The Human Side of Digital Transformation: The Consumer & Provider Relationship

The Human Side of Digital Transformation: The Consumer & Provider Relationship

Part 3: The Consumer & Provider Relationship

This is the final blog of a three-part series discussing the key contributions of the human element within a digital strategy. The term “digital transformation” can prompt thoughts of a change related event that is purely technology driven; however, the opposite is true. To “go digital” requires a cultural shift that places human collaboration at the heart of the transformation.

In the digital world, there are consumers and providers. The consumer’s role is to initiate demand for a service; whereas, it is the provider’s role to respond via the delivery of a service that supports a desired business outcome. A business outcome is the primary output of a business capability. This cycle begins with the identification of an opportunity, to managing scope, assigning ownership through the final phase of optimization, which measures if the realized value was attained as defined by the strategic plan of the business.

Translating Business Value into Business Outcomes

To ensure the demand requirements of the consumer are correctly translated into a desired, business outcome requires a cultural shift that promotes the adoption of an Enterprise Service Management (ESM) based orientation. Achieving an ESM culture requires all members of the provider’s ecosystem to redirect the focus of their business processes and supporting technologies onto the fulfillment of the consumer’s request for demand. This shift enables the provider’s ecosystem to have a shared vision for what “value” is. This shared vision requires the ecosystem to define and execute work based on what they should do, not what they could or can do. When guided by this shared vision, every member of the ecosystem recognizes their individual contribution towards the fulfillment of what the intended business outcome should and should not consist of.

This shift in focus begins by placing the consumer at the center of value creation and aligning on the delivery of a positive service experience. To achieve this, the provider must answer the following questions:

  • Who is the consumer?
  • What are the demands of the consumer?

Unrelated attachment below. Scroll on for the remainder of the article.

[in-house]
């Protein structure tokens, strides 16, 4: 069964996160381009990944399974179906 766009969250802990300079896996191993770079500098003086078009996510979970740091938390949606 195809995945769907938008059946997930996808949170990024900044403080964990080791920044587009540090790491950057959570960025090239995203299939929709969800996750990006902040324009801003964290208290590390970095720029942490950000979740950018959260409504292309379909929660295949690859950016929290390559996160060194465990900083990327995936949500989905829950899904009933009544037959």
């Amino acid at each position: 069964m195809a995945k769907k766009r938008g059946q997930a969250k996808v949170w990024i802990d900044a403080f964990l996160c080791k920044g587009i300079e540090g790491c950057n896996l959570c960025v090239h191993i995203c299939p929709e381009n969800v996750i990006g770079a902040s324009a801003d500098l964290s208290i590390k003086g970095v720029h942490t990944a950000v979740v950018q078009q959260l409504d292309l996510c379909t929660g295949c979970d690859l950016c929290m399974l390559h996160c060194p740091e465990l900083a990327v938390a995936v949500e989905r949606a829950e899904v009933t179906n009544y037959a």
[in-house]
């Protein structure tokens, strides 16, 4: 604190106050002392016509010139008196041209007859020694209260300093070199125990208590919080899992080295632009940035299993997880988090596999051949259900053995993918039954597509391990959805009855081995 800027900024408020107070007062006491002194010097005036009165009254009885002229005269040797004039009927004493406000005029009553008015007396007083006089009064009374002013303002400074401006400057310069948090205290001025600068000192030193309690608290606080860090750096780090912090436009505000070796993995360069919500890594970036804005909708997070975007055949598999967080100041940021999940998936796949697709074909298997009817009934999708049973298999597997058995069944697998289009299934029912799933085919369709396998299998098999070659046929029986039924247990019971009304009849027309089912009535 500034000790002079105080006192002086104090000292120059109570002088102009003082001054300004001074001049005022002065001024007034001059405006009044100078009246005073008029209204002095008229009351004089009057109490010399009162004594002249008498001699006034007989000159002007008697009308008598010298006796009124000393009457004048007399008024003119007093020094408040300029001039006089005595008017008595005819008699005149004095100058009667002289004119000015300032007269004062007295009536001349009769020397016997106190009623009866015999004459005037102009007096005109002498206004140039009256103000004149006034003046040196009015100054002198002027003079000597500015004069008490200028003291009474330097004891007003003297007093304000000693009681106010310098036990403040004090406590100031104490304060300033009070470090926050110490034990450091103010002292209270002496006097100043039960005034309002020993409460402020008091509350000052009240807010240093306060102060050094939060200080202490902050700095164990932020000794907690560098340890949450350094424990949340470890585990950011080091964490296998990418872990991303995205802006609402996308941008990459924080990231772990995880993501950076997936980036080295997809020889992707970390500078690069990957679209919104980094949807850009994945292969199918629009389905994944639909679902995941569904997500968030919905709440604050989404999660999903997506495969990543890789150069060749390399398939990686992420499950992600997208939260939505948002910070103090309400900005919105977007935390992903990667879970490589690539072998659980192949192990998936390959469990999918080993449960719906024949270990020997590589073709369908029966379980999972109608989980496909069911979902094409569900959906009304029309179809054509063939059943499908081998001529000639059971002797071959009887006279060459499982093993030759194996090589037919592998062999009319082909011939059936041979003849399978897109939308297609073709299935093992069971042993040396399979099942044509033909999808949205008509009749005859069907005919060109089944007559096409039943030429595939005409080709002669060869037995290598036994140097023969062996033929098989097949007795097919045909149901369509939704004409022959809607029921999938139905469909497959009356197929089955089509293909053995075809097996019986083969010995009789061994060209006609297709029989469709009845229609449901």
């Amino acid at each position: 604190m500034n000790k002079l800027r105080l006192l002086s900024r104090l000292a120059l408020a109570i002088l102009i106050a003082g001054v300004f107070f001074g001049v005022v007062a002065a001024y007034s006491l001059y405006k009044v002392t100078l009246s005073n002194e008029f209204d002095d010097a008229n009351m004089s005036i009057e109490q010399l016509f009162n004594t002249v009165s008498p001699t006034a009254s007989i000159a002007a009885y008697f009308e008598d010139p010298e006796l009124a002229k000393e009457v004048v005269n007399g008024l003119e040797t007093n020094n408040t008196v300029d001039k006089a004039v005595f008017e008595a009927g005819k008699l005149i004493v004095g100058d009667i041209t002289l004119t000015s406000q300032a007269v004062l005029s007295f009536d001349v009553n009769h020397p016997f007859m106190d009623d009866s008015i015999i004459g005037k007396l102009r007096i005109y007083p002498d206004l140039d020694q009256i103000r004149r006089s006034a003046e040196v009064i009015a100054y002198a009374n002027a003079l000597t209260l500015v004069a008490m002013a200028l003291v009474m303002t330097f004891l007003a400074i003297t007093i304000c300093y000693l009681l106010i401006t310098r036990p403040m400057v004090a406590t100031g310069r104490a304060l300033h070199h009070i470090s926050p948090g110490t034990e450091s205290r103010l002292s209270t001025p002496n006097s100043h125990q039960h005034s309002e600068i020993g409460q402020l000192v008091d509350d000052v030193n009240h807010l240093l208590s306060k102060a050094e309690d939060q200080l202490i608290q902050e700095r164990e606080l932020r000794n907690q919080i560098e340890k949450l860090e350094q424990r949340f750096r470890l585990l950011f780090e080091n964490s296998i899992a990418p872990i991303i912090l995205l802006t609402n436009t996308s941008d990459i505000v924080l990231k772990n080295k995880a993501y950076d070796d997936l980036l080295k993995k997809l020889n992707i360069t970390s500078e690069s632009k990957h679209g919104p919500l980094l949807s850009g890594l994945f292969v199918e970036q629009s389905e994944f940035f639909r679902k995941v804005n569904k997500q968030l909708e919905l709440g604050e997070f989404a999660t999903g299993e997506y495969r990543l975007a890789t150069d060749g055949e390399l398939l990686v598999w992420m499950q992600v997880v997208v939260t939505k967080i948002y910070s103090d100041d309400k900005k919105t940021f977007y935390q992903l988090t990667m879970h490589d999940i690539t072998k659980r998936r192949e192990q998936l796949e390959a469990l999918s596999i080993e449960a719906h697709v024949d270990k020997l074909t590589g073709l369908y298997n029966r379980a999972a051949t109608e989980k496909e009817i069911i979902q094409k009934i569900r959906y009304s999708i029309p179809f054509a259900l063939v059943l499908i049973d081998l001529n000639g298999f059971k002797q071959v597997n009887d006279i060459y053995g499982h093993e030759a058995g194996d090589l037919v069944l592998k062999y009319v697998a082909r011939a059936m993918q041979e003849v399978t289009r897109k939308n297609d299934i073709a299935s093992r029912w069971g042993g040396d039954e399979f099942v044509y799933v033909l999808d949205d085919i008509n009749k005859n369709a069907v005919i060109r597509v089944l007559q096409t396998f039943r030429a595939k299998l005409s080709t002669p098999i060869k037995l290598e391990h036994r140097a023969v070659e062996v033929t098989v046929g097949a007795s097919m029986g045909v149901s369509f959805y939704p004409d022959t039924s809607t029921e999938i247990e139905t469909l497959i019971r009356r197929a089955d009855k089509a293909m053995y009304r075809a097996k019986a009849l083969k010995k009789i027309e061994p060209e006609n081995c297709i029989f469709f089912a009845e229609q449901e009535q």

• How do consumers trigger demand?
  • How can the provider fulfill those demands?

When these questions are answered, the provider is empowered to establish a vision, mission, and goals built around the consumer. Confirmation of vision, mission, and goals are the key outputs of business strategy because it sets the direction for the provider ecosystem. Once defined, members of the provider ecosystem respond by ensuring that the service portfolio is limited to services that are in perfect alignment with the fulfillment of the business strategy.

Benefits Realization

An effective ESM culture can reap significant benefits for both the provider and consumer. Traditional delivery groups, where work focus is siloed by department, gives way to service delivery teams consisting of a complementary network of talent, which focuses on the end-to-end delivery of a service. Within this setting, team members conduct their work based on the goal of fulfilling the demands of the consumer, not on waste generating tasks that can slow or even disconnect the flow of work. To ensure continuous flow of work, service delivery teams are empowered to make decisions that prevent a bottleneck from occurring.

An effective ESM culture also values how the consumer feels at the time of service delivery. If a consumer feels they have been listened to and have been treated well throughout the cycle then they are likely to repeat the cycle. Satisfied consumers will happily engage with the provider to share their feedback, allowing for the provider to make on-going service improvements.

Your organization is the true operating system of your company and is a key determinant of successful digital transformation. To be effective, all operating systems require scheduled routine maintenance not only to ensure continued availability but also to incorporate updates that enhance the quality of service. An ESM culture is no different. Keeping the consumer at the center of service delivery is a constant activity that will ensure your performance as a provider is in tune with the patterns of demand.

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Chicago, IL 60606
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